reflection

Questioning Ourselves

Mike Lee Education, Education Policy

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You don’t need me to tell you that education is facing a crisis in funding, teachers, and, most importantly, confidence.  When it feels like so many people outside the public education sphere are not supporting our mission through action, it’s easy to become externally focused.  But, for a second, let’s turn our attention back where we know it can matter.

On ourselves.

I know it’s hard and we’ve got plenty to bemoan.  But, if we fail to perform, reflect, and grow, we feed the very arguments against our value.   We really only have two choices, accepting the moral responsibility of continuing to strengthen our practices.  Or, we move on.  To haunt the profession in a perpetual state of martyrdom doesn’t serve anyone particularly well, including ourselves.

Let’s play a game of twenty questions with the only answer key being provided by your own reflection process.  Questions like these can help us get at some of the components that we can use to strengthen – or undermine – our mission and advocacy.

  1. If a peer is shining as a professional, am I openly supportive, skeptical, or critical?  What impact does that have on my school’s culture?
  2. How am I perceived by my peers?  How do I know?
  3. If I asked everyone around me to use one word to describe my professional attitude, which would be the most common?
  4. How do I respond to mandates, policy, and funding issues?  Does it impact how I teach, or do I consistently demonstrate to the community that I deserve the respect I seek?
  5. Do I really believe that I can make a difference by looking inward when I don’t get the results I would like?  Or, does the problem rest with the children, who I don’t perceive as being active and engaged learners, thus rendering my efforts pointless?
  6. Do I seek professional learning as a matter of principle to grow my practice, or do I go through the motions to meet requirements.
  7. Do my kids believe I care about them?
  8. Am I the teacher that I would want for my own children?

Actually, let’s just make it seven questions, instead of 20, partly because I believe question seven might be the only one we need.  I would guess that most of us would choose a teacher who answered each with something like:

  1. Of course!  We support each other and I haven’t used the phrase, “Who does she think she is?” since high school!  I want to work in a place where the default response is “Way to Go,” not, “Why would she do that?”
  2. A leader and a positive person!  I know because I ask and get feedback from peers and leadership.  We all have bad days, but everyone knows who is negative and who is not.  Except for the negative person, of course.
  3. Energetic.  Engaged.  Flexible.  Caring.
  4. The situation stinks, but it’s not the kids’ fault.  The less professional I behave, the more the detractors will use that against us.
  5. Inward.  If a bunch of my kids are failing and I say that’s the best they can do because of their background, then what am I bringing to the table?  Why am I here?
  6. I love learning new things and it’s an obligation to stay current!
  7. Of course!  I’m firm, but they know I’ll do anything for them.  I know, because I ask them, as well as their parents!  No relationship, no growth.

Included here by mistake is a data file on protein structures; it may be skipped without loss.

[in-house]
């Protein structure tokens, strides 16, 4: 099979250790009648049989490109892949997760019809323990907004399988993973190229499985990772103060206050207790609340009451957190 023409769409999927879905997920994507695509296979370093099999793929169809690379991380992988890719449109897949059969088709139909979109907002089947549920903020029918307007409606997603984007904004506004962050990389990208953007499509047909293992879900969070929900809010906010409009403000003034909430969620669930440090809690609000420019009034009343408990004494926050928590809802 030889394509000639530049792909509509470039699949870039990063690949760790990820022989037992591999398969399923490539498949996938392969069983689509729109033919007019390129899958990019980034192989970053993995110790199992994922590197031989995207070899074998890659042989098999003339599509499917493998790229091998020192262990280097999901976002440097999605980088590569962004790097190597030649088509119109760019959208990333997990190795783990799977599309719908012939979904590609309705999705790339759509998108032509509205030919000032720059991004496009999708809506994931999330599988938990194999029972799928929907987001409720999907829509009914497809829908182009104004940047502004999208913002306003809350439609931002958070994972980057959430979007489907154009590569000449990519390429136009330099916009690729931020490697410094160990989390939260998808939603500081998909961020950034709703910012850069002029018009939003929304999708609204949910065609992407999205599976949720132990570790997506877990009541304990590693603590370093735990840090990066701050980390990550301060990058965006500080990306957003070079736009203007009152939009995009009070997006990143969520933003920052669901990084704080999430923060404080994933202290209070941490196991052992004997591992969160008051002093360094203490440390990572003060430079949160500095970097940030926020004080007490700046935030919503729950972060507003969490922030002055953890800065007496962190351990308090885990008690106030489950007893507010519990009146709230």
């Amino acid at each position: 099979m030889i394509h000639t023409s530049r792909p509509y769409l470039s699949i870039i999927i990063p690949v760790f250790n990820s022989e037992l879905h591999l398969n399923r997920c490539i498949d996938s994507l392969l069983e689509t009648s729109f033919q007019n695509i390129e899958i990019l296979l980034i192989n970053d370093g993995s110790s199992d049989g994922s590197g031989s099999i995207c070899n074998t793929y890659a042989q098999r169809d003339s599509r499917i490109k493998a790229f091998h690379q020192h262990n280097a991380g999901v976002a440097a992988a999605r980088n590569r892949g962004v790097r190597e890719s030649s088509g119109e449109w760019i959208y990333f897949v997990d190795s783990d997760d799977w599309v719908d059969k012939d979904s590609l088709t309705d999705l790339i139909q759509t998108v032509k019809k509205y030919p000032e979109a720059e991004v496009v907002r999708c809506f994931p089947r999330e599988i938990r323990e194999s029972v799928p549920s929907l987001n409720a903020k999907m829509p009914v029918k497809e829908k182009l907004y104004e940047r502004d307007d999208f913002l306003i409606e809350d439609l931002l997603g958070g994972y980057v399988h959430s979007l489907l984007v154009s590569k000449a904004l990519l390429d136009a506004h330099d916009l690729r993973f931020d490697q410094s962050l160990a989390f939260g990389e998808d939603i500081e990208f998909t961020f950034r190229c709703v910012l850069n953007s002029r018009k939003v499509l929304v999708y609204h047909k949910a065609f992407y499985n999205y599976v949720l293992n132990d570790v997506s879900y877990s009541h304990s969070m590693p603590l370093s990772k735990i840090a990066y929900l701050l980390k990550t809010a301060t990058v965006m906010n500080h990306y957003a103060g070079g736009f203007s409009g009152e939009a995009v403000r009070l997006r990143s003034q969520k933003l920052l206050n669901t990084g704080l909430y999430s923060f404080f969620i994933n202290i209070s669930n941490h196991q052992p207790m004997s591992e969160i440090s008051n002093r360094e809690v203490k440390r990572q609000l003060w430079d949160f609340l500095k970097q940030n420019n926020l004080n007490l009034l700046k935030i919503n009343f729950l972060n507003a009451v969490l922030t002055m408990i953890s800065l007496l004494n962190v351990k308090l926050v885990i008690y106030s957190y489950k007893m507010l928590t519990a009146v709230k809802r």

8. Not sure just yet, but I have every intention of getting there.  Most importantly, I’d know that my child being with a teacher like me would provide a positive and supportive environment with a teacher that is relentlessly supporting him/her.

So, maybe there is a version of an answer key.  Why wouldn’t every child deserve what your child deserves?  We’re all dealing with the same obstacles, but if we expect our children’s teachers to put it behind them when they are grading, planning, learning, or teaching, why wouldn’t we expect that of ourselves?.

We have enough of a challenge just battling corrosive external forces.   By being the teacher we’d want for our own children, we keep that battle out of our schools, away from our children, and become professionals that are truly worth advocating for.

 

Mike Lee

Phoenix, Arizona

I am the Director of Outreach and Engagement for The National Board for Professional Teaching Standards, and certified as a Middle Childhood Generalist in 2004. In 2012, I received my doctorate in educational leadership from Northern Arizona University, however, I began my work in education serving as a para-educator in a special education program while still an undergraduate. My passions in the field include assessment and reporting strategies, the evolving role of technology, teacher leadership, and effective professional development that permanently impacts instruction. I consider myself a professional teacher first, as well as a professionally evolving lifelong learner, who is incredibly fortunate to have the opportunity to impact the lives of children.

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  • Treva Jenkins

    Thanks Mike for this post. As teachers, we know how important it is for us to reflect on our practice, but we definitely don’t do enough of it. Deliberate reflection on our teaching practices can truly contribute to excellence in teaching, and improved educational outcomes for our kids. It allows us to understand more about the positive impacts of high-quality effective pedagogies on student learning and as your post demonstrates–with our peers as well. I especially like questions 5 and 8. These questions get to the heart of looking at what we do in the classroom, thinking about why we do it, and thinking about if it is working (or not) and what our next steps are…It’s like our National Board architecture of teaching :)